Barry Grodenchik

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Barry Grodenchik
Member of the New York City Council from the 23rd District
Assumed office
November 24, 2015
Preceded byMark Weprin
Member of the New York State Assembly
from the 22nd district
In office
January 1, 2003 – December 31, 2004
Preceded byThomas Alfano
Succeeded byJimmy Meng
Personal details
Born (1960-02-12) February 12, 1960 (age 59)
Bronx, New York
Political partyDemocratic
Spouse(s)Debra Grodenchik, Ph.D
Alma materBinghamton University
WebsiteOfficial website

Barry Grodenchik (born February 12, 1960) is the New York City Council member for the 23rd District. He is a Democrat. The district includes portions of Bayside, Queens, Bellerose, Douglaston, Floral Park, Fresh Meadows, Glen Oaks, Hollis, Hollis Hills, Holliswood, Jamaica Estates, Little Neck Oakland Gardens and Queens Village in Queens.

Life and career[edit]

Grodenchik was born in The Bronx, New York. He grew up in Pomonok Houses, a NYCHA public housing neighborhood, and attended New York City Public Schools, graduating from Jamaica High School in 1977. He would go on to attain a bachelor's degree in history and economics from Binghamton University.[1] Grodenchik is a lifelong Queens resident.

In 1987, Grodenchik got his start in public service, working on the staff of Assemblywoman Nettie Mayersohn, who represented portions of north-central Queens. He would work for her until leaving to become the Queens Regional Representative for then-New York Governor Mario Cuomo, where he worked for two years. Grodenchik would leave in 1991 to become the Chief Administrative Officer for Queens Borough President Claire Shulman, and later served as Deputy Borough President for her successor, Helen Marshall.

Following an unsuccessful bid for New York City Council in 2001,[2] where he lost the primary election to James Gennaro, Grodenchik would go on to win election to the New York Assembly in 2002 for a new district centered in Flushing.[3] Grodenchik lost his reelection bid in 2004 to Jimmy Meng.

Grodenchik announced a campaign for Queens Borough President in 2013, but dropped out to endorse Melinda Katz, who eventually won election to the seat.[4] He would go on to work for Katz after she took office.[5]

Grodenchik's brother Max Grodenchik is an actor best known for his work as the recurring character Rom in Star Trek: Deep Space Nine.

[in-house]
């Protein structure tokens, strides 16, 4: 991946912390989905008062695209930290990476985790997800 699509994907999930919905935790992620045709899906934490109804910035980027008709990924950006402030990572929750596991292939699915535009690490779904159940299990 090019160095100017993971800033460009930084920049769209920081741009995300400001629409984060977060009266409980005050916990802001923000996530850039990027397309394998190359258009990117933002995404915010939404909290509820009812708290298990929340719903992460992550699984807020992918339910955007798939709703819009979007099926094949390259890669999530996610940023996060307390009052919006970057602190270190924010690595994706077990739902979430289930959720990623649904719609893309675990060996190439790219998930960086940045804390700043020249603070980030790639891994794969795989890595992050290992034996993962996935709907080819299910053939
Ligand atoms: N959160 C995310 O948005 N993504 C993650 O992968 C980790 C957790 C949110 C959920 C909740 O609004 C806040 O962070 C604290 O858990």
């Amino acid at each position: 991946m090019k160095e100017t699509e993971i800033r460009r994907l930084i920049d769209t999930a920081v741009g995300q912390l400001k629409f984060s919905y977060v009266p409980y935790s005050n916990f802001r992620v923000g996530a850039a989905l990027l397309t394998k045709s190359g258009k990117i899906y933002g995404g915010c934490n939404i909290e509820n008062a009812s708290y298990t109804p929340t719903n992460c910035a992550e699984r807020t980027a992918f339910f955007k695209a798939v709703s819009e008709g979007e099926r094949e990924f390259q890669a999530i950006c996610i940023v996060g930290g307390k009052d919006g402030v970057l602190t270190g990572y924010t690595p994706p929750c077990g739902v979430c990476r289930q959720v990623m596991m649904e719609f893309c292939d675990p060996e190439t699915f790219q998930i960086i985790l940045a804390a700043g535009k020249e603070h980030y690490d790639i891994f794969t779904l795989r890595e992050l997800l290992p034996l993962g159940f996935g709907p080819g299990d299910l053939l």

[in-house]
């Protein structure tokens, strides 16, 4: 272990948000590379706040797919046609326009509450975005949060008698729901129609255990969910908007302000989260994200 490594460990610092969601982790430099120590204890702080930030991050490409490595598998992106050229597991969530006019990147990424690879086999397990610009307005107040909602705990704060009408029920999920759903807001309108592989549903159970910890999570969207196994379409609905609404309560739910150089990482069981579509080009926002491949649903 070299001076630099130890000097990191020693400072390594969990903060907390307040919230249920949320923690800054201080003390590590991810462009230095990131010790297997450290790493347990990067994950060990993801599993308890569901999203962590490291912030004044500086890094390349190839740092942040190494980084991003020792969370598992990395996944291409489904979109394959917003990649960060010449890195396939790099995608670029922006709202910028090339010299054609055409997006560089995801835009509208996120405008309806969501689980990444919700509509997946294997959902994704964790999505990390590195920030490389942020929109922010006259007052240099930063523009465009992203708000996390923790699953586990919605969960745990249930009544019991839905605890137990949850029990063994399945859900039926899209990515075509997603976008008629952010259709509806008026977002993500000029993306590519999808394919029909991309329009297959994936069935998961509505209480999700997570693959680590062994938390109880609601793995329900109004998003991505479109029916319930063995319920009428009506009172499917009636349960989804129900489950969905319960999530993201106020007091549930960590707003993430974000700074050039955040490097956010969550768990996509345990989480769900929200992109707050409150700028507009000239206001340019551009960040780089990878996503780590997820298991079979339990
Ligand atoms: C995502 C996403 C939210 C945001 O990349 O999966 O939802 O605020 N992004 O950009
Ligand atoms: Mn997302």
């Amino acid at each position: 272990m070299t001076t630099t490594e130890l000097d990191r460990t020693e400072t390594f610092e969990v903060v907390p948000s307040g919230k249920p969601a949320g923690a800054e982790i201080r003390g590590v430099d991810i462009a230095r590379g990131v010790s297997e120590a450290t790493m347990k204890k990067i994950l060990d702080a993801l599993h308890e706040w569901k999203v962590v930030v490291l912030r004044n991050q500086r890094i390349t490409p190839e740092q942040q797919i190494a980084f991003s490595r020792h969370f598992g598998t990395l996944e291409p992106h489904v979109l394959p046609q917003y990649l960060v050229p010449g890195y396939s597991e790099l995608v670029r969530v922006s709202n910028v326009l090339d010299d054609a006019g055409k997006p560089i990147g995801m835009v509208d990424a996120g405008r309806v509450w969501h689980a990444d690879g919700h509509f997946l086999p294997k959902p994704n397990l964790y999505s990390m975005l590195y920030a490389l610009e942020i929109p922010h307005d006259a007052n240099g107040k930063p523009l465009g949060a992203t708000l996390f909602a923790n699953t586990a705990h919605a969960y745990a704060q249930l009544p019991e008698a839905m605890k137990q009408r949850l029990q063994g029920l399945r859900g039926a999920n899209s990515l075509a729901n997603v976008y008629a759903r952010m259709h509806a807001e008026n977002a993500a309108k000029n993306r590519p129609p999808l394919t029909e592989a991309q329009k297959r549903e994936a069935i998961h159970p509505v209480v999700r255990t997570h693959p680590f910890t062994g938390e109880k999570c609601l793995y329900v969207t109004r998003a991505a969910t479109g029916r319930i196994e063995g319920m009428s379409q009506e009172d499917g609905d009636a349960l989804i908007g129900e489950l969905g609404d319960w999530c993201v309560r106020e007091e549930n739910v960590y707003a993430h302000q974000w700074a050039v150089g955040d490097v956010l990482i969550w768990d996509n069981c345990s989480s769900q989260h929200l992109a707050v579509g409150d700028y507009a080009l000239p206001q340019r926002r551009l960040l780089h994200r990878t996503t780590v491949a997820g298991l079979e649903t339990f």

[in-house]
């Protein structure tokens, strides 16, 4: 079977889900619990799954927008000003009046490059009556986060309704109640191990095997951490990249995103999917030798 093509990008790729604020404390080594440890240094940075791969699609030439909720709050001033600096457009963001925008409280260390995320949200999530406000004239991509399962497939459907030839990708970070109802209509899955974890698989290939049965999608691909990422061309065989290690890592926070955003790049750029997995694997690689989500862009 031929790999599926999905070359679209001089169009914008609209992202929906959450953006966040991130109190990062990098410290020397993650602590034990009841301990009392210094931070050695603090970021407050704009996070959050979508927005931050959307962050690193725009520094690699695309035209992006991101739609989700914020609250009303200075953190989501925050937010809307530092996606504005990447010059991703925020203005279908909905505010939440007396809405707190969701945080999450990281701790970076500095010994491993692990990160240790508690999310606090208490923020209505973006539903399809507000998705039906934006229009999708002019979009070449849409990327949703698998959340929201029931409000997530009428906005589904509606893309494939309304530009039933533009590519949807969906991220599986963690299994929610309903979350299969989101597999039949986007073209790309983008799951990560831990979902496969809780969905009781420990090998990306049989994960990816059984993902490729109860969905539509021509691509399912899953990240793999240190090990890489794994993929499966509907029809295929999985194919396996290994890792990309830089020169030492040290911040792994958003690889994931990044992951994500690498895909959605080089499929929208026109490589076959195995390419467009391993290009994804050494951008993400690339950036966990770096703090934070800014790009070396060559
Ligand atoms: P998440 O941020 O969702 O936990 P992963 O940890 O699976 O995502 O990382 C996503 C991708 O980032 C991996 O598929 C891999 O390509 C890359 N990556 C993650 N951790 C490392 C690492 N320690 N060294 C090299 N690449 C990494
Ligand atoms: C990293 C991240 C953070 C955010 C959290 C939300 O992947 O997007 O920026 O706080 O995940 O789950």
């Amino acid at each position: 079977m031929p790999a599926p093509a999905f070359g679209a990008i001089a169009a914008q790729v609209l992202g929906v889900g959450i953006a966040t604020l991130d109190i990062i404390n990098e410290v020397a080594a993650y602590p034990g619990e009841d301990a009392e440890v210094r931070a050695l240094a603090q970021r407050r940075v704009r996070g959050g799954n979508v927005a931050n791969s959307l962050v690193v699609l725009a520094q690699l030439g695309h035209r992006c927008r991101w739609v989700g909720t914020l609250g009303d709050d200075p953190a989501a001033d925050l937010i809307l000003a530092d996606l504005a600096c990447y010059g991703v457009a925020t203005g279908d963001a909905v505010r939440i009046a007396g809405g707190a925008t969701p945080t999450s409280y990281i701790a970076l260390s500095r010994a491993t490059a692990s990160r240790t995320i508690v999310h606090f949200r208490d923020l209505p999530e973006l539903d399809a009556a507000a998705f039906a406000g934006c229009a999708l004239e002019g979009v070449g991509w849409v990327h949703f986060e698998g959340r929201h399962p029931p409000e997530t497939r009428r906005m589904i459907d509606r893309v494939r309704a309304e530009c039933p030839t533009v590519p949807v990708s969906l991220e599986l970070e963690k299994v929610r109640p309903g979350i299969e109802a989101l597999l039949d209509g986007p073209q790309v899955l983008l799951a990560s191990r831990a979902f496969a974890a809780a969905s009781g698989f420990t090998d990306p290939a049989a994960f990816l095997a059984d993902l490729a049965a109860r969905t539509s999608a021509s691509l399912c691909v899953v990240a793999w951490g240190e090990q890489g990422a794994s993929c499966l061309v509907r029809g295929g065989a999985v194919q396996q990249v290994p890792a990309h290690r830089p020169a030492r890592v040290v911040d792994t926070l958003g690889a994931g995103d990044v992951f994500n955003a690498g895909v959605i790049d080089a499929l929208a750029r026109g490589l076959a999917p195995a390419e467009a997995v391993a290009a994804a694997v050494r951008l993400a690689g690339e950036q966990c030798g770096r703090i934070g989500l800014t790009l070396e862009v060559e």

New York City Council[edit]

In 2015, Councilman Mark Weprin resigned from his seat on the city council to take a position in the administration of New York Governor Andrew Cuomo. Grodenchik entered the race for the special election to replace him.[6]

In a six-way Democratic primary election, Grodenchik defeated Bob Friedrich, Rebecca Lynch, Satnam Singh Parhar, Ali Najmi and Celia Dosamantes to take the nomination with 27% of the vote. He defeated Republican Joe Concannon, 55%–38%, to win the seat.[7] Grodenchik was sworn into office on November 24, 2015.[8]


  1. ^ "Grodenchik says years in government prepare him for Council". Times Ledger. 2015-08-25. Retrieved 2016-01-13.
  2. ^ "3 Experienced Candidates Battle, Cordially, in Middle-Class Area of Queens". New York Times. 2001-08-28. Retrieved 2016-01-13.
  3. ^ "In New Flushing Assembly District, Asian-Americans Still Face Tough Campaign Fight". New York Times. 2002-08-10. Retrieved 2016-01-13.
  4. ^ "Grodenchik to Enter Race for Queens Borough President". DNAinfo. 2013-01-03. Archived from the original on 2016-08-29. Retrieved 2016-01-13.
  5. ^ "Two More Queens Democrats Back Barry Grodenchik". Observer. 2015-08-07. Retrieved 2016-01-13.
  6. ^ "Top Candidate for Mark Weprin Seat Adds Campaign Manager". Observer. May 19, 2015. Retrieved January 13, 2016.
  7. ^ "Barry Grodenchik Wins Queens City Council Race". Observer. November 3, 2015. Retrieved January 12, 2016.
  8. ^ "Grodenchik settles into new job, selects Behar as top aide". Times Ledger. November 3, 2015. Retrieved January 12, 2016.

External links[edit]

New York Assembly
Preceded by
Thomas Alfano
New York State Assembly
22nd District

Succeeded by
Jimmy Meng
New York City Council
Preceded by
Mark Weprin
New York City Council
23rd District